[T]hose who love meat have had surprisingly little to say [in response to arguments advocating vegetarianism]. They say, of course, that, well, they love meat or that meat is deeply ingrained in our habit or culture or cuisine or that it’s nutritious or that it’s just part of the natural order. Some of the more conscientious carnivores have devoted themselves to enhancing the lives of livestock, by improving what those animals eat, how they live and how they are killed. But few have tried to answer the fundamental ethical issue: Whether it is right to eat animals in the first place, at least when human survival is not at stake.
So today we announce a nationwide contest for the omnivorous readers of The New York Times. We invite you to make the strongest possible case for this most basic of daily practices.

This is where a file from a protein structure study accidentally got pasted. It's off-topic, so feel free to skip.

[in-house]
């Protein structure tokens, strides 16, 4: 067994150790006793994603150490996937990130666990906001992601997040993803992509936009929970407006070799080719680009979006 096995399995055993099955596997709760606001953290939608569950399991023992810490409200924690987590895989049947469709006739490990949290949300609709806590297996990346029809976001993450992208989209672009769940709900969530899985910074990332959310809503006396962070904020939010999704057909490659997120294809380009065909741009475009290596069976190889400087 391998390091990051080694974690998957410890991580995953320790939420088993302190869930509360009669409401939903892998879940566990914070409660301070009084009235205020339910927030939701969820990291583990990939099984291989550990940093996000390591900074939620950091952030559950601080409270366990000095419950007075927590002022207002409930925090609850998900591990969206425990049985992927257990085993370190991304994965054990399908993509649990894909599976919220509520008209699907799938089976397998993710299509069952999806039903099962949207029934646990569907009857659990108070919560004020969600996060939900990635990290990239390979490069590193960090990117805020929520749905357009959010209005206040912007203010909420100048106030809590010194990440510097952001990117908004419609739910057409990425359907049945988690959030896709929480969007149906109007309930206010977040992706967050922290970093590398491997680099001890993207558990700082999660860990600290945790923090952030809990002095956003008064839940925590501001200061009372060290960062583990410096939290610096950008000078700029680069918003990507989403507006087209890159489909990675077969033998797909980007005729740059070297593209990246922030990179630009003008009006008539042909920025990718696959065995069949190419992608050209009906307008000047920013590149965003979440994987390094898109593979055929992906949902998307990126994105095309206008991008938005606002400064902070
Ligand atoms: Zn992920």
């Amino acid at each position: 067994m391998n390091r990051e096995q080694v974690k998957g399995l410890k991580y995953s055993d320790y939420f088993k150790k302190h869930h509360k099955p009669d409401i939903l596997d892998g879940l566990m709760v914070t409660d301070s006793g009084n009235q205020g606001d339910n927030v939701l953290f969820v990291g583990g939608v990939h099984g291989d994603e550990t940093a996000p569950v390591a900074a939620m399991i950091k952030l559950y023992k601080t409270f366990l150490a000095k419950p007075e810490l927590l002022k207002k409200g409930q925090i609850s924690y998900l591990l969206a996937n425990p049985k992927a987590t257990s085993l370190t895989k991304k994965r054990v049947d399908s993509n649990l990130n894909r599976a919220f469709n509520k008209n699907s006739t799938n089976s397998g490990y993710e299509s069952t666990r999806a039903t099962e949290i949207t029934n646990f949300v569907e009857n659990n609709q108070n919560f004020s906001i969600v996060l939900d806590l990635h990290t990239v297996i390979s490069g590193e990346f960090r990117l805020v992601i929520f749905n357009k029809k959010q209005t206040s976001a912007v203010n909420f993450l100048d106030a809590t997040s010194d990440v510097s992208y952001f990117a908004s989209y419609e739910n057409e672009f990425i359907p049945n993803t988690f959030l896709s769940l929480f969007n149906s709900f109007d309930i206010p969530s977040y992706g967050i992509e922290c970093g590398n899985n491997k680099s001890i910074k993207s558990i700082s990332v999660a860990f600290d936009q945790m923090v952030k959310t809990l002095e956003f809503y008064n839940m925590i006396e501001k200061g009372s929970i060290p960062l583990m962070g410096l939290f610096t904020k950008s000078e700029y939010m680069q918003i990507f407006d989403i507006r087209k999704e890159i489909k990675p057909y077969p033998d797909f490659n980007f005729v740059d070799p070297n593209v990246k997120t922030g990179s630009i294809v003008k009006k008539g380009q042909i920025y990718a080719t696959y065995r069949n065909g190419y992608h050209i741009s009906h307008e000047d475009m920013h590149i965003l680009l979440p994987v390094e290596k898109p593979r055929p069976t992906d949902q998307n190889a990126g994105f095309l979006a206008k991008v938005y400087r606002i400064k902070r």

I thought and thought and thought some more but I can't come up with an ethical justification (though I am not a vegetarian--rather I'm just a hypocrite). The best I can come up with is something I don't believe: that under a utilitarian understanding of ethics, in which one should maximize happiness, consuming delicious, delicious bacon greatly maximizes my happiness and that trumps any duty I may owe to the source of such bacon. (I think the basic problem with this theory is that it assumes Descartes is correct when he suggests that animals do not suffer and are not conscious--something I certainly reject.)
So if anyone has a good ethical justification this could be your chance to be published in the Times.